Copetti Santos D1* and Santos Gonçalves N2
1Department of Biological Sciences-biochemistry, Federal Institute of Education, Science and Technology Ragamuffin, Brazil
2Student of the medicine course of the Southern Institute of Passo Fund, Rio Grande do Sul-Brazil
*Corresponding author: Daniela Copetti Santos, Department of Biological Sciences-biochemistry, Federal Institute of Education, Science and Technology Ragamuffin, Brazil
Submission: April 24, 2018;Published: June 01, 2018
ISSN 2640-9208 Volume2 Issue2
The brain has a remarkable capacity for plasticity, an aptitude that ironically contrasts with the limited therapeutic approaches that would reduce the consequences of brain insults. Although a large amount of clinical trials have been performed to test the efficacy of various pharmacological compounds in minimizing the burden of neurological disorders, the results of many of these trials have been unsuccessful.
An increasing number of basic science studies indicate that environmental conditions and experiences encountered in the daily routine of individuals can dramatically affect the capacity of the brain to react to challenges. Niemann Pick Type C disease (NPC) is a neurodegenerative disease with a recessive genetic inheritance and that the challenges encountered by the individual who has it both in its improvement and in its treatment may be directly associated with environmental conditions. It’s a rare disease that leads to a change in the metabolism of cholesterol and other fats and, therefore, there is an accumulation of these substances in the body, especially in the liver, spleen and brain cells. We can say that the metabolic pathways of these individuals are like a congested transit of vehicles, while a person who does not have the disease has free and properly flowing traffic. Cells that suffer from the accumulation of substances stop functioning and lose their functions and are considered a deposit lysosomal disease caused by an inborn error of metabolism. Lipids do not accumulate only in the brain, but also in the liver and spleen causing a hepatosplenomegaly.
The NPC disease raises a number of doubts among parents, educators and caregivers in general. Because it is rare and requires a very specific diagnostic investigation, the syndrome is unknown to most people, so once the diagnosis is confirmed, it is normal for the people around the child to not know exactly what to do to help them, to have a better quality of life, within their means.
In our country there is the Niemann Pick Association-Brazil  and has the mission of disseminating information about the disease, aiming at early identification of cases so that therapeutic measures can be adopted, thus avoiding rapid progression and worsening of the disease. Created in December 2010, it results from a longing for the families of Brazilian carriers. Like all associations of rare disease patients, its mission is to guarantee the patients - in the three types of presentation A, B and C - access to medicines and treatments that provide them with better quality of life, demanding attention to patients’ rights of hereditary genetic diseases by government institutions, as well as by health plans, as the case may be.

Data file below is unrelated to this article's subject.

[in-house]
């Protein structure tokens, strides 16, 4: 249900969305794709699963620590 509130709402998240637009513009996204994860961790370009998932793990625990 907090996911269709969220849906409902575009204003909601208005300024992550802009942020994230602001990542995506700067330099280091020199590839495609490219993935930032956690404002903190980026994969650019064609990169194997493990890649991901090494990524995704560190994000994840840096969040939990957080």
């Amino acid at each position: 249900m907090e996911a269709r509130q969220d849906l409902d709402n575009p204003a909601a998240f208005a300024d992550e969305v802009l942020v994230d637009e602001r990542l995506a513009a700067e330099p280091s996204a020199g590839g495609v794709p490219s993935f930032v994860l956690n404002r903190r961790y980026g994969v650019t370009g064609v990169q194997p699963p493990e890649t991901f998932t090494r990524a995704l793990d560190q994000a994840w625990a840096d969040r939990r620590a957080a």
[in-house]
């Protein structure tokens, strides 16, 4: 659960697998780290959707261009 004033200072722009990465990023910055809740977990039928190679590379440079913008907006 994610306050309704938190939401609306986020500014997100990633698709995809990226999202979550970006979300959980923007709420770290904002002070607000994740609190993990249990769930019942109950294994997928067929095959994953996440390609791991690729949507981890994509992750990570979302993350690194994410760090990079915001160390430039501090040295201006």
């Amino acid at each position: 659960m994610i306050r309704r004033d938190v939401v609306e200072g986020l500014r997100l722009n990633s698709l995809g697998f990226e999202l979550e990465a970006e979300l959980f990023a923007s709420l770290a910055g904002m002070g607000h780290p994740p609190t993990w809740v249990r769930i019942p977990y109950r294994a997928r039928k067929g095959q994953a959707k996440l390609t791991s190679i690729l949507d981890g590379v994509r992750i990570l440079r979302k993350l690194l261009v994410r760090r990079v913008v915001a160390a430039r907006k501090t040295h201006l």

There is currently an approved therapy to decelerate the symptoms of the disease, which is the Substance Reduction Therapy, TRS, through the substance called Miglustate found in the drug Zavesca. Also for the treatment of NPC, in the research is Cyclodextrin that has proven, in the clinical study, performed in the United States, act alongside the Miglustate, very efficiently, in the stabilization and even improvement of some neurological symptoms such as muscle tone , dysphagia and cognition . Allied to all this, it is important that the family is well-oriented as to the limitations and special care that this child requires, as well as in relation to their food. This issue can make a huge difference in the quality of life of this child. The constant problems of the broad neurodegenerative symptomatology of Type C are treated with palliative medications and care of physical therapy, speech therapy and nutrition. Medication, which is important in the treatment, brings side effects that can be minimized with an adequate diet and, in addition, the body of the child with NPC has limitations for the ingestion of certain substances, which can aggravate their condition. However, building a balanced, healthy and, above all, delicious diet for the child is possible, from simple exchanges and substitutions on the menu.
In Portugal there is a Food Guide for NPC patients treated with miglustat , including in this guide there are several recipes tasty and easy to prepare for these patients. In general terms, it is recommended that the child undergoing treatment avoid all types of white pasta (white bread, pasta, cakes, etc.), sugary foods in general and foods containing lactose (practically all dairy products).